A Word or Two From The Glossarist…

We have been tossing about all sorts of health insurance terms over the past few days.  In the interest of consumer protection, our resident insurance-speak victims support group advocate and translator would like to offer some clarification:

A Brief Glossary of Health Insurance Terms

  • Agent: A person licensed to sell insurance.  He or she might work alone or with a large firm and may sell all sorts of insurance; some agents work as employees of an insurance company and sell plans from just that company.  Make sure your agent is licensed to sell health insurance, by the way.
  • Carrier: This is another name for ‘insurance company’.
  • Claim: A request for payment of benefits received, or services rendered.  A billing record is generated and submitted by a provider or a plan subscriber, using electronic or paper media.
  • Co-insurance: A cost-sharing arrangement, under which an insured pays a fixed percentage of the cost of medical care after the deductible has been paid. For example: with an 80/20 plan, the insurance company pays 80% of the allowable charge, while the insured pays the remaining 20%.
  • Conversion privilege: The right given to an insured to change insurance without proof of insurability; usually this applied to a person seeking individual coverage upon termination of coverage under a group policy.
  • Co-pay: Under this arrangement, an insured pays a specified dollar amount for various services; the insurance company pays the rest.  This amount is normally payable by the insured at the time a service is rendered.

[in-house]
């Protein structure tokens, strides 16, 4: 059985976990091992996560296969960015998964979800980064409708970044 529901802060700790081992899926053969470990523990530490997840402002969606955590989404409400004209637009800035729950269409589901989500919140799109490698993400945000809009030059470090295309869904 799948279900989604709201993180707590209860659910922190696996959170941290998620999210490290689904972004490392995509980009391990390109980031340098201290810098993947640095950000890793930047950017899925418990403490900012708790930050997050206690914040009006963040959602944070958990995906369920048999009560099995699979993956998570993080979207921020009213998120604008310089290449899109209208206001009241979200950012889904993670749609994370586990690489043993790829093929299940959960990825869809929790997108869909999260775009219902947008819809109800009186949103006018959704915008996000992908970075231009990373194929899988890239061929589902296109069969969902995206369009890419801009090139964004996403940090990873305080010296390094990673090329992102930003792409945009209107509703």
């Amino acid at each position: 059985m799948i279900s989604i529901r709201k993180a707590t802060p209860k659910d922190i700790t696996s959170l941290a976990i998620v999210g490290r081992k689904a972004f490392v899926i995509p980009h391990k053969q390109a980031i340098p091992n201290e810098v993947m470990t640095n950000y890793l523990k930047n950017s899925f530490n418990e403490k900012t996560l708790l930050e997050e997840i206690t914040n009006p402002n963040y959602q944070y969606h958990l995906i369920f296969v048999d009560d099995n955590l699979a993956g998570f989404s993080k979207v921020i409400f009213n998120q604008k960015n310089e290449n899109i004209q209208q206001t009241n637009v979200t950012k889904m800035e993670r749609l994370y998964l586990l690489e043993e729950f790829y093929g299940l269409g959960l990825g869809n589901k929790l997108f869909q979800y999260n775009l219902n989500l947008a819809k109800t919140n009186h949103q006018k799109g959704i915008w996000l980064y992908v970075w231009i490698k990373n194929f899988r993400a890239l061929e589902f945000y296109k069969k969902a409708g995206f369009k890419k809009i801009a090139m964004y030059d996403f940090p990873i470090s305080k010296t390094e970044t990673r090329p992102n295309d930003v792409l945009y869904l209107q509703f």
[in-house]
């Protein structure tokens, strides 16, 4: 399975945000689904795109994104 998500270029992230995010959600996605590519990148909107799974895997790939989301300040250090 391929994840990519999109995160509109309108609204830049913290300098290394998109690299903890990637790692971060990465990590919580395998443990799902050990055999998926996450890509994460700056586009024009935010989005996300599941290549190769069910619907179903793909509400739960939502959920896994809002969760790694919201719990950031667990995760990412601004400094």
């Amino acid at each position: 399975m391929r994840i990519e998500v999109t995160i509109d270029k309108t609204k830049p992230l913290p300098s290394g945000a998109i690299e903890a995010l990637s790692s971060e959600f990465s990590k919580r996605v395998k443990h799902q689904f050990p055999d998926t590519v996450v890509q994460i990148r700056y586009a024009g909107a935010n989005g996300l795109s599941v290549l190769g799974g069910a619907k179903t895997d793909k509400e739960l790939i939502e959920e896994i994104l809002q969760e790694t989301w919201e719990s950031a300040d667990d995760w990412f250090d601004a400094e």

• Deductible: The dollar amount which an insured agrees to pay, per claim or per accident, before the insurance company pays their portion.
  • Guaranteed coverage: A term from underwriting, describing the fact that a small business group cannot be turned down for health insurance because of poor health conditions, current or past.
  • High Risk Pool: This is health coverage for people who have been denied health insurance because of their serious medical conditions.  The plan designs vary from state to state.
  • Max Out-of-Pocket: The most, in dollars, that an insured will pay considering co-insurance, co-payments, deductibles, and so on.
  • Pre-existing conditions: When you apply for health insurance, the insurance company takes your medical history.  A ‘pre-existing condition‘ is an illness, physical or mental, that was treated (or should have been, in some cases) before getting health insurance.
  • Premium: The payment an insured makes to keep a policy in place.  With health coverage, usually monthly.
  • Providers: The doctors, clinics, hospitals and any other health professionals that provide care and services to an insured.
  • Qualifying Event: An occurrence – a death, termination of employment, divorce and so on – that changes an insured’s protection under COBRA, which requires continuation of benefits under a group insurance plan for former employees and their families who might otherwise lose health care coverage.
  • Stop Loss: A special type of re-insurance that protects an individual or group who goes over their coverage limit.
No matter how comfortable you get with these terms, however, nothing takes the place a good, professional insurance agent you trust to guide you through! 

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